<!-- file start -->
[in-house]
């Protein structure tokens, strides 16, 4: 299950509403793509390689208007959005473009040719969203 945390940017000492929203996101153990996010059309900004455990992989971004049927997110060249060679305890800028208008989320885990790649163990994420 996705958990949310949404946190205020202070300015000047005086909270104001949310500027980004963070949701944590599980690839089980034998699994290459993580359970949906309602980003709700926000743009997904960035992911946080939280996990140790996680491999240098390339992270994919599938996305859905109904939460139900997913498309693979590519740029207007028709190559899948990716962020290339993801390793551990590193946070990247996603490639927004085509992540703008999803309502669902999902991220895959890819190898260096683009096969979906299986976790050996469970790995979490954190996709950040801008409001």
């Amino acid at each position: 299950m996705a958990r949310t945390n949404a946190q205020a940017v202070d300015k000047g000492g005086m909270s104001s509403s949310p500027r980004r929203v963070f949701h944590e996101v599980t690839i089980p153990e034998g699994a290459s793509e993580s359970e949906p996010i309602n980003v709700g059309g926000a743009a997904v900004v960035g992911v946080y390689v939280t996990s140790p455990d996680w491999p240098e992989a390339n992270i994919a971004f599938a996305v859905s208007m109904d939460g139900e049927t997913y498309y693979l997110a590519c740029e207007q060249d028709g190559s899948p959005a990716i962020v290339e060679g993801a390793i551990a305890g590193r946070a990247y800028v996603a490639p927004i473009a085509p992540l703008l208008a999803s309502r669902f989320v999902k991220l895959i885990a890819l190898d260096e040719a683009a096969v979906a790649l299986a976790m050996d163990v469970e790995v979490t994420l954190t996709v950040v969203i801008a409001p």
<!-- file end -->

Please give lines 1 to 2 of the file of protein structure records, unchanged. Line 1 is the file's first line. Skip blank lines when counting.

[in-house]
């Protein structure tokens, strides 16, 4: 299950509403793509390689208007959005473009040719969203 945390940017000492929203996101153990996010059309900004455990992989971004049927997110060249060679305890800028208008989320885990790649163990994420 996705958990949310949404946190205020202070300015000047005086909270104001949310500027980004963070949701944590599980690839089980034998699994290459993580359970949906309602980003709700926000743009997904960035992911946080939280996990140790996680491999240098390339992270994919599938996305859905109904939460139900997913498309693979590519740029207007028709190559899948990716962020290339993801390793551990590193946070990247996603490639927004085509992540703008999803309502669902999902991220895959890819190898260096683009096969979906299986976790050996469970790995979490954190996709950040801008409001």